Read Psalm 45: 1-4, underline what is highlighted to you as you read, and then answer the following questions:
“1 My heart is overflowing with a good theme; I recite my composition concerning the King; My tongue is the pen of a ready writer.
2 You are fairer than the sons of men;
Grace is poured upon Your lips;
Therefore God has blessed You forever.
3 Gird Your sword upon Your thigh, O Mighty One, With Your glory and Your majesty.
4 And in Your majesty ride prosperously because of truth, humility, and righteousness; and Your right hand shall teach You awesome things.”
1) What does verse 1 tell us about ourselves? _________________________________________________________________________________________ _________________________________________________________________________________________ _________________________________________________________________________________________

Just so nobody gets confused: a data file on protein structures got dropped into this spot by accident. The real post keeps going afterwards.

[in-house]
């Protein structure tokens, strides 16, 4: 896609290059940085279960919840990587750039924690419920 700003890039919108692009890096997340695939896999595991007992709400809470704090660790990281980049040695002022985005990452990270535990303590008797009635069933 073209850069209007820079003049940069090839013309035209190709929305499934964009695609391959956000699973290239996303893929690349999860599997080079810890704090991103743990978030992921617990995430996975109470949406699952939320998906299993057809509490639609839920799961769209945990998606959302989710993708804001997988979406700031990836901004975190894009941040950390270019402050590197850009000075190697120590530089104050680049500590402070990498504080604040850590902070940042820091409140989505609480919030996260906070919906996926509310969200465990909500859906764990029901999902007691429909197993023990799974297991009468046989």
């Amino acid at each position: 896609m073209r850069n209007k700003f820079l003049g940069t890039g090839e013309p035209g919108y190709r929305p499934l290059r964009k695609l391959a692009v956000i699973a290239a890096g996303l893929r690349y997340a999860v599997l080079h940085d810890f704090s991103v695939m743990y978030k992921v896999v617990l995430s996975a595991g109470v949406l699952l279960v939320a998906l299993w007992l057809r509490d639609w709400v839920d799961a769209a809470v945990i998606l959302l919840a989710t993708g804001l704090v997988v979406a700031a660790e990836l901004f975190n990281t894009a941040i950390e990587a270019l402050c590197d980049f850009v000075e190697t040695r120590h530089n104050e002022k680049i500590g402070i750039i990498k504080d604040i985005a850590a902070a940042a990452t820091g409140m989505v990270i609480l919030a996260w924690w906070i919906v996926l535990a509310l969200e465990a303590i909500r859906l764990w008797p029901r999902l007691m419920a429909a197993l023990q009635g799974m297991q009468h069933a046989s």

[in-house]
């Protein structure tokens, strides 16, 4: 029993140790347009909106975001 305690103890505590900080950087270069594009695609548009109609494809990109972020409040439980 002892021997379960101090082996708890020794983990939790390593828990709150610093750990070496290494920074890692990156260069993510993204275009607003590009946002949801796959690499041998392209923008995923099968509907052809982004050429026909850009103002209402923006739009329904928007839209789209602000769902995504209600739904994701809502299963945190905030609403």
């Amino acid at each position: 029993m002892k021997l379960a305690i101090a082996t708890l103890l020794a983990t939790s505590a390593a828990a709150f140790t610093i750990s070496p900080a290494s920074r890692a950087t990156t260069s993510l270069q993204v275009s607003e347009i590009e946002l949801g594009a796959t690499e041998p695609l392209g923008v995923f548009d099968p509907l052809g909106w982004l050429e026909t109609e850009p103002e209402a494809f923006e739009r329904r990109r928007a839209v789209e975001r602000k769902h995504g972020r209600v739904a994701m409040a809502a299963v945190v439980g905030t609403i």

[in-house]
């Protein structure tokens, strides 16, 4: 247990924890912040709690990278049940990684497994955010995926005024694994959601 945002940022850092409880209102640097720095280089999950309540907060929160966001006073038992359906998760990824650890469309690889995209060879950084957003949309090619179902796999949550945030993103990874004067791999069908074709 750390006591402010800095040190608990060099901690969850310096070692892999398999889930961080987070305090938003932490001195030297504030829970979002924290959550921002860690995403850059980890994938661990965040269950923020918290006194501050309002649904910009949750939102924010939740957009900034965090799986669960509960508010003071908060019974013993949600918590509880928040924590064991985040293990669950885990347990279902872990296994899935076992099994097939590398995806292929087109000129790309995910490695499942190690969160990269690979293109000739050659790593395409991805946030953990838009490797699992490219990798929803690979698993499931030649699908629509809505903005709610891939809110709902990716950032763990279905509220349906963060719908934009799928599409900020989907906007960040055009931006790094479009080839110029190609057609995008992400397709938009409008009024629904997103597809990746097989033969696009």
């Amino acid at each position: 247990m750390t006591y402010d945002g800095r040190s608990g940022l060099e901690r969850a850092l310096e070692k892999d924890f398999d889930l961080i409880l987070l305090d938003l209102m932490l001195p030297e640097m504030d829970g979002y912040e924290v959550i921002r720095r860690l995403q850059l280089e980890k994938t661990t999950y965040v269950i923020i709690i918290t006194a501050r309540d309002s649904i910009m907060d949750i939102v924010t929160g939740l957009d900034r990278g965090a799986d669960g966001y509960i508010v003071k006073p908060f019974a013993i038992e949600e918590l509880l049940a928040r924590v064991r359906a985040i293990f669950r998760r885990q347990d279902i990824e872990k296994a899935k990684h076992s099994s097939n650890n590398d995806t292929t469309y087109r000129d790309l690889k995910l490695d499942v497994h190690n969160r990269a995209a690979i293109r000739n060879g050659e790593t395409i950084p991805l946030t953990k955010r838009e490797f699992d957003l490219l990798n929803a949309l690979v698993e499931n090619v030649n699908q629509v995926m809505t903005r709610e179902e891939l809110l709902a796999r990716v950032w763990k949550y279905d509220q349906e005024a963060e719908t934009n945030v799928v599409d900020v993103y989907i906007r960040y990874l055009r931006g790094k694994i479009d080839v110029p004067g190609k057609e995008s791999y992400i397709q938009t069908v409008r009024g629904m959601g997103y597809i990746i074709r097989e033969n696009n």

2) The “You” in verse 2 prophetically refers to Jesus. What do verses 2-4 tell us about Him? _________________________________________________________________________________________ _________________________________________________________________________________________ _________________________________________________________________________________________
The call to worship is not a command. A person can no more generate an expression